Nuh uh - see, and I'm being completely serious here, once he takes out Joker and Two-Face (okay, and Scarecrow), then the pawns alone are left. A bad case scenario - Dick comes back and takes out Nygma or Cobblepot or Isley before they can kick Bruce's ass, and very worst case scenario, Selina Kyle steps in at the last moment.

It's always best to get the Queen early rather than risk having yours taken as you're hammering at the Bishops and Knights. You always gotta keep your sights on the Queen.

The first chance you have to take the General, you take it - you don't waste time on infantry all day.

North Korea and Iran were always closer to nuclear capability. Iraq was BAD - don't get me wrong.

But had we tackled NK and Iran, Iraq would an easy target. It very possibly might have fallen in line like Libya.

We wasted our resources and time on the least threatening enemies, and now are left with even stronger versions of the strongest threats. It's bad news.

RGM said...

Very interesting way to look at it we've come up with here eh?

There's a lot of dynamics involved in the War on Terror and Tyranny (my personal preferred definition for "World War IV") that we haven't even touched yet (Sunni/Shi'ite divide, what would China do, that kind of stuff). I think they had to do something in the Middle East first because that's the hotbed of fundamentalism, and given Iraq's history and outstanding CW and BW stockpiles at the end of the UNSCOM regime, it was probably the easiest case to make. I've seen a lot of people lately using the "least common denominator" approach to Iraq: nasty regime, big history of having and using WMDs, state sponsor of terrorism, and an old enemy that a lot of folks in the US establishment wanted gone in '91.
The Admin. has taken a ton of heat for doing the 'bait-and-switch' by expanding the definiton of the war on terror to include Iraq, it would have been much worse had they gone after North Korea first. "Wait a minute here, the problem is Islamist terrorism, why are we going after a state that definitely had no connection to 9/11, isn't a state sponsor of Islamist terrorism, and isn't even located in the geostrategic region that we're focusing on?" Iran makes for a better case, as for a lot of things they probably could have gotten away with swapping 'Q's for 'N's, because a lot of the issues are similar. But for all intents and purposes, they had to start somewhere, and picking Iraq was probably the right choice to make. That being said, I'm disappointed that the Administration didn't try to walk and chew gum at the same time. There's no reason that a team with this much experience and intelligence couldn't have juggled at least two of these countries simultaneously. By shelving Iran and North Korea to focus exclusively on Iraq, they have done themselves a disservice and, as you say, now have to confront stronger versions of stronger enemies. The strongest resource wasted is that of human diplomacy.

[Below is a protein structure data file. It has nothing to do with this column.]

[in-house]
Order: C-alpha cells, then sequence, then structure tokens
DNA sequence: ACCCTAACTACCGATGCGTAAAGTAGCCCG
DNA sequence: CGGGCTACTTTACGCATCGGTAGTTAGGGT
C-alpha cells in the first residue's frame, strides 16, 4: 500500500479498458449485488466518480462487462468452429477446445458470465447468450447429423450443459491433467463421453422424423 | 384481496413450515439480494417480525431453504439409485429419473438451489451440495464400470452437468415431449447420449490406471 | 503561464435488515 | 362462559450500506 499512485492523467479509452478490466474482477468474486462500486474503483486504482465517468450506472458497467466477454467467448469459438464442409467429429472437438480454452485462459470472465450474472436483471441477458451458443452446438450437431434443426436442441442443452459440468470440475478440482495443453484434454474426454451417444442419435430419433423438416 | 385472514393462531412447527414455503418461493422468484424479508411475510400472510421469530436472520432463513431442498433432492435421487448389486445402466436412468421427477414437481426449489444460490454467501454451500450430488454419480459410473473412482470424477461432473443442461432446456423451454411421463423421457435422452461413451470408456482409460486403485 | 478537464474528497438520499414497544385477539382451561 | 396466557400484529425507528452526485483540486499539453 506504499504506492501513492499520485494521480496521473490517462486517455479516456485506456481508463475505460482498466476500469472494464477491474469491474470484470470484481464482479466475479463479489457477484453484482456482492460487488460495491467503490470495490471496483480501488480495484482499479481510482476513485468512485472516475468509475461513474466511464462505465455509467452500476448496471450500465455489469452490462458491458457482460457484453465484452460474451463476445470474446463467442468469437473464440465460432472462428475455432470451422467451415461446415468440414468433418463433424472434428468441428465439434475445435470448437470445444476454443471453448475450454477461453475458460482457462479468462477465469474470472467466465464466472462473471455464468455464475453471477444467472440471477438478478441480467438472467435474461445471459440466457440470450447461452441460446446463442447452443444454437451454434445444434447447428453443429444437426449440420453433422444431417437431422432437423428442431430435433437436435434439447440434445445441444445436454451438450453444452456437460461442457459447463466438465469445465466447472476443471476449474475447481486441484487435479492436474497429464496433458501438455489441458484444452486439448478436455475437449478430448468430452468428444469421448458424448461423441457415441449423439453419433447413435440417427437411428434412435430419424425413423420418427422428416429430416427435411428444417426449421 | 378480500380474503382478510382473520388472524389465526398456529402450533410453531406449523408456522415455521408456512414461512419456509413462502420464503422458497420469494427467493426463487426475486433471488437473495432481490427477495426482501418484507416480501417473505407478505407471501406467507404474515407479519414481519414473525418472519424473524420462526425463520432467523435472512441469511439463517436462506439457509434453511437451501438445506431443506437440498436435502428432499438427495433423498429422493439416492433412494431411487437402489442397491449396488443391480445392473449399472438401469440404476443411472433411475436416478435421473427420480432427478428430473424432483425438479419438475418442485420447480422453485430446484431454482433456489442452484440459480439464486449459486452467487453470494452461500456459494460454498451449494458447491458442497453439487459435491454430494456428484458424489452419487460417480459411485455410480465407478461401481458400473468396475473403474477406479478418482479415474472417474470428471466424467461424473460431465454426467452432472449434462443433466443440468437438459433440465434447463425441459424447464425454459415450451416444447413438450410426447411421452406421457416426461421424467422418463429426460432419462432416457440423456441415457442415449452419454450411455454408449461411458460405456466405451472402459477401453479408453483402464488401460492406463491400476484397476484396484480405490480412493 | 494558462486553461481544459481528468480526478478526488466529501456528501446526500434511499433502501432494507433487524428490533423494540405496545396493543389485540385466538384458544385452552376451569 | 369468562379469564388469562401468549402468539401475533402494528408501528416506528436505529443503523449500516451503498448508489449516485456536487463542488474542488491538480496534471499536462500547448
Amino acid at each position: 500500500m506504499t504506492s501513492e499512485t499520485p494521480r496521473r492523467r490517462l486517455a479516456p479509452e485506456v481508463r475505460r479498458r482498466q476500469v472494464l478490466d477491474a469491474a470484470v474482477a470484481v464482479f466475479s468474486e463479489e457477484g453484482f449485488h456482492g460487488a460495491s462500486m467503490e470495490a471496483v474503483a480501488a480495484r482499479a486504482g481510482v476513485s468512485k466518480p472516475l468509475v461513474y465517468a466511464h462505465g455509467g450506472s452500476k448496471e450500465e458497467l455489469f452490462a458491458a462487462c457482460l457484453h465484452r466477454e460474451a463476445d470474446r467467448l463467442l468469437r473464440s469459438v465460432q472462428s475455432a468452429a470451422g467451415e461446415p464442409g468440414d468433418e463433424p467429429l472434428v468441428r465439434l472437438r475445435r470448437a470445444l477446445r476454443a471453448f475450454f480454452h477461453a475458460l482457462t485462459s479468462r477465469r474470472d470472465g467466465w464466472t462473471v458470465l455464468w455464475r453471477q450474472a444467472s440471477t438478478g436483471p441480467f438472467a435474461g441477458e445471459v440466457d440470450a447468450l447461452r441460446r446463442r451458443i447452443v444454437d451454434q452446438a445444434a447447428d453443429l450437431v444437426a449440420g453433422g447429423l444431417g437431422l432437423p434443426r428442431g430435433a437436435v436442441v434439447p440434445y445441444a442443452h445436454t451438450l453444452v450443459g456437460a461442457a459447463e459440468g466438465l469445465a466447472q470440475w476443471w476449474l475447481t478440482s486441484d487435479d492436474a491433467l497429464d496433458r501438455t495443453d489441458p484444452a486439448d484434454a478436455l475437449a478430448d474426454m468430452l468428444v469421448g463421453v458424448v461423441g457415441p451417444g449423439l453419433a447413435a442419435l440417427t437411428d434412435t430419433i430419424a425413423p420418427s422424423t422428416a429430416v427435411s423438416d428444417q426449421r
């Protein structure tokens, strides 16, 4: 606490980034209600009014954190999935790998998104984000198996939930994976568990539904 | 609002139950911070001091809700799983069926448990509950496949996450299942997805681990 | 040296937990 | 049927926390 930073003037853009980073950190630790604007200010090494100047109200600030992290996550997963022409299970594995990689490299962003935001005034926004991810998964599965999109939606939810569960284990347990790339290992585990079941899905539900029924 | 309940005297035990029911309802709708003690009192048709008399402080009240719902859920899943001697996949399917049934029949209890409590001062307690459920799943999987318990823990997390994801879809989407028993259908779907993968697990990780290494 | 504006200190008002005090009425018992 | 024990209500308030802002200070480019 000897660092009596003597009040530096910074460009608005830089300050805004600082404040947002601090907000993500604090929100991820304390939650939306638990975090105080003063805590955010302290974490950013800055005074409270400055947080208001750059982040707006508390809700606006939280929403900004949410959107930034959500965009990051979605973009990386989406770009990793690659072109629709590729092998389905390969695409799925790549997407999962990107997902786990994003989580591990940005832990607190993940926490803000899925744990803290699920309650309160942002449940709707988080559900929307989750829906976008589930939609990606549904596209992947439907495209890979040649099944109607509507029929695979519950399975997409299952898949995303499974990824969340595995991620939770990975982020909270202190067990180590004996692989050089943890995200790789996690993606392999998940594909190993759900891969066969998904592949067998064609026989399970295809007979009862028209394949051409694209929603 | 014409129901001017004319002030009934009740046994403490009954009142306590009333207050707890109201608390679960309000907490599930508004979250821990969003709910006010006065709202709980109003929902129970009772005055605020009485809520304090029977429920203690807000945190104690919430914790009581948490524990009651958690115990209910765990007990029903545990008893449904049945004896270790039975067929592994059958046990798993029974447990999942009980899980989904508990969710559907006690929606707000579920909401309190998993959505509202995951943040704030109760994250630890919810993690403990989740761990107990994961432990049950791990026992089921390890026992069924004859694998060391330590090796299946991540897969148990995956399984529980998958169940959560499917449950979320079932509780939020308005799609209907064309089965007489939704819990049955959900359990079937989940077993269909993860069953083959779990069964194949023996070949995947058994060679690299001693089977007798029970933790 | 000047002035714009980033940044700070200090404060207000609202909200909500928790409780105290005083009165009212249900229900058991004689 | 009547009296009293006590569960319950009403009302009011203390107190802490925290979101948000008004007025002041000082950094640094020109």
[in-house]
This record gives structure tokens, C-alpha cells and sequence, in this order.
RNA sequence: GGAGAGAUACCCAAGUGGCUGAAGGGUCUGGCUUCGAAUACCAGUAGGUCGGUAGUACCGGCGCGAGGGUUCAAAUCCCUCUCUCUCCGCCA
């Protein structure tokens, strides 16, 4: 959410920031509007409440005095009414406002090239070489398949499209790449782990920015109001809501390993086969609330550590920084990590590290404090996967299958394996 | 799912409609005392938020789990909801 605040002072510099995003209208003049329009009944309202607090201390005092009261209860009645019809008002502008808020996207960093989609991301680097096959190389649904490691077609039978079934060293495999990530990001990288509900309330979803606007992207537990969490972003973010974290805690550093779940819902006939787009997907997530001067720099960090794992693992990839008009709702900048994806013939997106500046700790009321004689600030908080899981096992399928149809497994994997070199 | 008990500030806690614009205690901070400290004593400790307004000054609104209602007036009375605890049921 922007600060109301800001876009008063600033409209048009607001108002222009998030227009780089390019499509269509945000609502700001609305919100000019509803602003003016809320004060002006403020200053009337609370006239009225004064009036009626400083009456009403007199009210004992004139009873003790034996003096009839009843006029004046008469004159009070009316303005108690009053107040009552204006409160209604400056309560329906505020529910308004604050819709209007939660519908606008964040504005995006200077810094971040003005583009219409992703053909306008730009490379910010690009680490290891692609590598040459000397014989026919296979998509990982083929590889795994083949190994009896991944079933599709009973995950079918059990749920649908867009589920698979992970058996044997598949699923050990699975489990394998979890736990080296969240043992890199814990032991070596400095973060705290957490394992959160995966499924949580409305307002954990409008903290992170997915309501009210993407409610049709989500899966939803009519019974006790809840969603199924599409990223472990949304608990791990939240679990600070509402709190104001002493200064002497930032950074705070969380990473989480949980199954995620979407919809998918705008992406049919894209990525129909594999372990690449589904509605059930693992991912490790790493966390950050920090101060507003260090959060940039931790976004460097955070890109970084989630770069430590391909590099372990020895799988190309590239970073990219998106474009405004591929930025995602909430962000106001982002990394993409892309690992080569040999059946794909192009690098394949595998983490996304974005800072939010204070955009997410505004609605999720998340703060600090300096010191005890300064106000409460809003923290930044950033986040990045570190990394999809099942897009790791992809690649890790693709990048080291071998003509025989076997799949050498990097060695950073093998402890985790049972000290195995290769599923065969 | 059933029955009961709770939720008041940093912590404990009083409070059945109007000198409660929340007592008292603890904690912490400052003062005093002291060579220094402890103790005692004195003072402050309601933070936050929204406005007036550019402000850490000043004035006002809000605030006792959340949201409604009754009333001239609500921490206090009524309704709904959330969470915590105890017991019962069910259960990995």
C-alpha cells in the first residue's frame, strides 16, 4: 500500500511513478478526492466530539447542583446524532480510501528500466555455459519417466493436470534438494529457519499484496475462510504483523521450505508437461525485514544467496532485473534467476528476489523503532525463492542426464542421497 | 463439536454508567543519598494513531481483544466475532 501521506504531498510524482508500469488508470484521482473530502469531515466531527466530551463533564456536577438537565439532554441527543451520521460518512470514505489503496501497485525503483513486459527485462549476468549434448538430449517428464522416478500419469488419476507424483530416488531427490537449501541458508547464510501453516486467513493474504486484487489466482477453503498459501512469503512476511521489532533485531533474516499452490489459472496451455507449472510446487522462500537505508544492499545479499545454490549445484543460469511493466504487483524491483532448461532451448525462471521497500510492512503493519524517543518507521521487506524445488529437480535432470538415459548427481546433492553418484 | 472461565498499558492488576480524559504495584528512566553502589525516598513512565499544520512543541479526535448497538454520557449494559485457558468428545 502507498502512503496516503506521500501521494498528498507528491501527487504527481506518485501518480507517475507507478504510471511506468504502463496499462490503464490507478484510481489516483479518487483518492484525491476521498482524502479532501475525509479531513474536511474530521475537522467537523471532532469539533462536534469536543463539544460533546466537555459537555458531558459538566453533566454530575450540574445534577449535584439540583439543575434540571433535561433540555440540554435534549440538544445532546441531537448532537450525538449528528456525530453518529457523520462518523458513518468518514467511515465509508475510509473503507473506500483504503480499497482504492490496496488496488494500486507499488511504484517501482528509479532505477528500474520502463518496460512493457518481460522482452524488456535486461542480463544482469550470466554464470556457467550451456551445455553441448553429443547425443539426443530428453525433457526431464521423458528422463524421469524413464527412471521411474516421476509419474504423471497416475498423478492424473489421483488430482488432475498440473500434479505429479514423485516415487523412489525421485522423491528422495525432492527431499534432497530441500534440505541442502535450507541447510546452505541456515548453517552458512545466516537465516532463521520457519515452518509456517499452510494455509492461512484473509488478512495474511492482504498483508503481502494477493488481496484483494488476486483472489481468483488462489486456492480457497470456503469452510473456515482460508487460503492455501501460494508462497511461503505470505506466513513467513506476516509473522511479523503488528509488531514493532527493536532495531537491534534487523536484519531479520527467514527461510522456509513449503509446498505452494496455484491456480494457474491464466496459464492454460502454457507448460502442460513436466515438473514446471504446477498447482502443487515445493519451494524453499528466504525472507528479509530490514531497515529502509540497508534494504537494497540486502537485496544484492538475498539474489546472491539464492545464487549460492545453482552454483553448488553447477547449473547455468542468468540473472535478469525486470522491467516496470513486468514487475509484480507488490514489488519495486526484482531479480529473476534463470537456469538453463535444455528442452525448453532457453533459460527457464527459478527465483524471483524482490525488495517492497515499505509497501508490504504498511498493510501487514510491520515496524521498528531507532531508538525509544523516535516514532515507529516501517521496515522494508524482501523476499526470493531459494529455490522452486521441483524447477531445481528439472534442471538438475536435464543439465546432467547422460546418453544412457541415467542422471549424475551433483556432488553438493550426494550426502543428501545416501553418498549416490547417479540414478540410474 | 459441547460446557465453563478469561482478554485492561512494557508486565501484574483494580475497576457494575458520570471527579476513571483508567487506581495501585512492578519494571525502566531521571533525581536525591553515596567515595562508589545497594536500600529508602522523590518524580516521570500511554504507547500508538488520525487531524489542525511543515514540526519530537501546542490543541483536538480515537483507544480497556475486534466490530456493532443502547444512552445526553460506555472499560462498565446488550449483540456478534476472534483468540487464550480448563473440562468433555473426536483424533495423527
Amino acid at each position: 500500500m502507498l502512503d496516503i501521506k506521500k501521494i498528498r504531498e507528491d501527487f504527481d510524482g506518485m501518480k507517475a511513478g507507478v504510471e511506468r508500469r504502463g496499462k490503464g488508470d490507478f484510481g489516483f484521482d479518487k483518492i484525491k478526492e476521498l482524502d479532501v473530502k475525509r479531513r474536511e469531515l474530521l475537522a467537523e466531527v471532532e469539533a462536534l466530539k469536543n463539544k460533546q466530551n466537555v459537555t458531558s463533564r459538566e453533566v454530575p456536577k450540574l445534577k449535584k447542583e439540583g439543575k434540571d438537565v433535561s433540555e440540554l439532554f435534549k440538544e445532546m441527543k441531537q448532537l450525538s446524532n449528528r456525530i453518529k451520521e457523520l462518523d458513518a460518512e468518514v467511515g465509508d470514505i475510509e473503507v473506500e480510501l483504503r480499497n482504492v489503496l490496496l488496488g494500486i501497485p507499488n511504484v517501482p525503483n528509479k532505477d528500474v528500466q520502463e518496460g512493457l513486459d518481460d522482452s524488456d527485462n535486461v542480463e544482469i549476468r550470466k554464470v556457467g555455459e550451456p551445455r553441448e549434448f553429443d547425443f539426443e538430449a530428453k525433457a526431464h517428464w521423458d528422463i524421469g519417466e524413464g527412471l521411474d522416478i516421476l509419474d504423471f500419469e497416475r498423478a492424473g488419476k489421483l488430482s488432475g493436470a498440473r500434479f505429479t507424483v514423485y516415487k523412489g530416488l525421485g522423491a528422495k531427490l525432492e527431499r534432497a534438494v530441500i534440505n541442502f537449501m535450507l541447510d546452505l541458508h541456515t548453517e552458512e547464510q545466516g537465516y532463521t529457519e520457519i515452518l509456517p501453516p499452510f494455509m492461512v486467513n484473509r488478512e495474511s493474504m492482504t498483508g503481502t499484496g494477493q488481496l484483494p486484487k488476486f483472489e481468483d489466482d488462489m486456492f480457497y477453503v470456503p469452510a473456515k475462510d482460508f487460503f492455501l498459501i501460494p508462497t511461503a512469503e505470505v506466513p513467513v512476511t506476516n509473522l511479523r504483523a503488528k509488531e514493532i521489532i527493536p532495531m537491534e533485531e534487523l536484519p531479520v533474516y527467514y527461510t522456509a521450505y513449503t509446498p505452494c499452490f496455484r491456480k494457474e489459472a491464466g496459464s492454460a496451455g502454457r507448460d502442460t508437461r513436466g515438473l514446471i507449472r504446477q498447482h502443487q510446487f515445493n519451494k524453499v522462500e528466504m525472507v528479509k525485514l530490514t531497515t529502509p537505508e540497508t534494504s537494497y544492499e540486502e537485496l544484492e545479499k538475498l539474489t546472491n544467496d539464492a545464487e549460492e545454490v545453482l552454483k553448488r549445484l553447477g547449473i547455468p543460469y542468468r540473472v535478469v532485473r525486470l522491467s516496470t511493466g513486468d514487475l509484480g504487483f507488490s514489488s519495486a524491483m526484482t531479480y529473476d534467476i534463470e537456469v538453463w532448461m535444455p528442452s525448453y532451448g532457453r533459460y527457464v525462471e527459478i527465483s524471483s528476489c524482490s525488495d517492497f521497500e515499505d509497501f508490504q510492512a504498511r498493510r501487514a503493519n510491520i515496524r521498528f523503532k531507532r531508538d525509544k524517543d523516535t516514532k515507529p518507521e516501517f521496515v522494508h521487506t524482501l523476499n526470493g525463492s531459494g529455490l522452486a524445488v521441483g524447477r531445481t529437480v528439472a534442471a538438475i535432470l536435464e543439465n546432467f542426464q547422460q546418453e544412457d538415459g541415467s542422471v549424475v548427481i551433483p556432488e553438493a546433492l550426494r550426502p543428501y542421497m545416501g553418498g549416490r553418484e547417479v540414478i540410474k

Jason Bo Green said...

Dude - WHOA. Tackling Iraq AND Iran at the same time?

That's a thought that has *never* occurred to me.

I'm trying hard to think of what I *would* have thought back then...

Hard to say exactly how I would have reacted. But, hearing it today - I like it, I think. Dicey situtation, but... wasn't it already, after Sept 11?

I don't think I would have objected, really. And (had they done it with proper troop levels) I think I'd be far, far happier with the situation today.

(I generally agree on NK, although once you've been attacked and a crazy, albeit different, foe is going nuclear, anything is possible when it comes to persuasion. I'm not disagreeing with you though)

RGM said...

That's not necessarily suggesting that there be military options for both, just a stronger diplomatic push against Iran to coincide with the plan for Iraq. It would have immensely boosted the credibility (especially if, as you say, they'd done it with higher troops levels, enough to make the mullahs think that maybe some of those hundreds of thousands of troops were pointing at them) to say, "Give up the nuclear program or there's going to be consequences." The Iranians are slightly more rational than Saddam, in that I think they can be reasoned with and their situation resolved diplomatically. I don't think that was possible with Iraq, given Saddam's erratic nature and sordid history. But with Iran, it should have been possible to deal with that situation at the same time and achieve some sort of resolution back in '02-'03 instead of it dragging on for four more years and who knows how much beyond.

Jason Bo Green said...

On the fly, but - oh sure, of course there'd be a period of diplomatic "or-else-ness" going on, I gotcha, no worries.... back much later...